The cloud is and will continue to be key to the success of startups, writes Dan Matthews for Raconteur.
Successful startups like Airbnb and Uber would not exist without cloud computing. “Both companies leveraged cloud technologies to expand their computing power and scale, including online payment processors and cPaaS (capacity-Planning-as-a-Service) solutions to notify their users via text of arriving drivers and reservation confirmations,” says Carlos Aragon, director of real-time communications company Genband’s communications Platform-as-a-Service (PaaS) Kandy. “The cost of having to build all of this functionality in-house would have killed their business models before they were even born.”
Thanks to the cloud, Airbnb was able to launch in 2008 with just $50,000 of capital, focusing on growth and providing a high quality service without having to make a huge investment in infrastructure.
In fact, cloud services will become cheaper and cheaper – maybe even free – as market leaders such as Amazon, Google and Microsoft threaten smaller providers like Box and Dropbox as they compete in what Dan O’Mahony, enterprise and cloud solutions architect at KYOCERA Document Solutions, calls a “race to zero”.
According to a study by Cloud Industry Forum, 82% of small businesses currently use at least one cloud service; 71% expect to increase their use in the next 12 months; 8% have moved all of their IT to the cloud; and 62% expect to do so in the future.
And the cloud is not just about storage. Apps and services including Skype, QuickBooks, Evernote, Slack, Office 356 and Google Apps, all of which benefit small businesses, owe their success to the cloud.
There are pros and cons to all innovations – and the cloud is no exception. Here are three potential downsides to the cloud for small businesses:
1) Privacy. According to the study by Cloud Industry Forum, 70% of small businesses expressed concerns about data privacy. But according to Eva-Maria Dimitriadis, COO of security and data sector fund C5 Accelerate, they have no need to worry now the likes of Amazon and Microsoft have entered the market, bringing with them their multi-million-dollar security budgets.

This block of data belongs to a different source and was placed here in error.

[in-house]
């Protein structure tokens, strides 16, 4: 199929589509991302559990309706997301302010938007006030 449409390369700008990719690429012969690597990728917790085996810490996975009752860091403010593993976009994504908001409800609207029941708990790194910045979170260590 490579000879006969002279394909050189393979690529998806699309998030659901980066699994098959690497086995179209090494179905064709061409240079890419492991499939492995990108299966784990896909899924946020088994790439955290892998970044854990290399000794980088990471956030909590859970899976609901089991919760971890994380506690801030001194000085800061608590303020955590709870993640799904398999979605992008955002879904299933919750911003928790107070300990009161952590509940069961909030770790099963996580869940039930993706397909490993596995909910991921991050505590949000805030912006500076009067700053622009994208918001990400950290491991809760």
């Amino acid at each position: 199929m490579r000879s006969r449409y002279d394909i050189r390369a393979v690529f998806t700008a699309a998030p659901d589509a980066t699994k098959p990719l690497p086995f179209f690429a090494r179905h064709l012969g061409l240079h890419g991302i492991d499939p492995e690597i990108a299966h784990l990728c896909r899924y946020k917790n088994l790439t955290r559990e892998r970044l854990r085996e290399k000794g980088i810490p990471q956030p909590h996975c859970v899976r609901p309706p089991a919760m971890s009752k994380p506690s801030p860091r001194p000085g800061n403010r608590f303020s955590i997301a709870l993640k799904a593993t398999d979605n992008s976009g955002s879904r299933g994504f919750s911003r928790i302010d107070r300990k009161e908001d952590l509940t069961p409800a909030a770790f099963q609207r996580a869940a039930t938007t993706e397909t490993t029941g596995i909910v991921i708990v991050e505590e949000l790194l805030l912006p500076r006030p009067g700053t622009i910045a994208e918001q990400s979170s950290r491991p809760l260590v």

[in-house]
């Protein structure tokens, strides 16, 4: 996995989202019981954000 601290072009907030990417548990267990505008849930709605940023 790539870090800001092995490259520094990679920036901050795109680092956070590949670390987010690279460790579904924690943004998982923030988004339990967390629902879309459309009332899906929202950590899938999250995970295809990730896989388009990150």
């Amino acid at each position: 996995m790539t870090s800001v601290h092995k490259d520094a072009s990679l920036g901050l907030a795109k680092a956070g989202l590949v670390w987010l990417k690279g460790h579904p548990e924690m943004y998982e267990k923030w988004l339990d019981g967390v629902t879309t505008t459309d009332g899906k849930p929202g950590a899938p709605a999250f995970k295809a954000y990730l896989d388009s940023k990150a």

2) Adaptation. You might have to help your staff adapt to cloud working by providing encouragement and training.
3) Cost. “The biggest area to be careful about is cost, making sure the ease of accessing and scaling infrastructure does not make the costs spiral up,” says Kamal Anand, vice president of the Cloud Business Unit for application delivery controller manufacturer A10 Networks. “So, having good governance around cost-monitoring and management is critical.”
UK company Sonovate provides finance to the contract recruitment industry. Both its internal operations and its product are cloud-based.
Its founders, Richard Prime and Damon Chapple, run the business from separate locations (London and Cardiff respectively) and have a mobile workforce of 116 employees.
Being cloud-based has enabled Sonovate to lure the best talent with the promise of a flexible working arrangement. Meetings are held in Google Hangouts and project management app Trello is used to make sure all team members are on the same page.
“This kind of flexibility works well for our business. It’s a great incentive for our employees and it means that regardless of where I am, where Damon is or where our employees are based, productivity is always maximised,” says Prime. He adds that the cloud has enabled Sonovate to scale incredibly quickly.
Your (not so) new best friend
Dan Matthews calls the cloud a small business's “best friend”. “In layman’s terms, the cloud enables startups and small businesses to compete on a global footing,” he writes. “Instead of investing heavily in infrastructure and hardware, they can switch on services and scale them as operations grow.”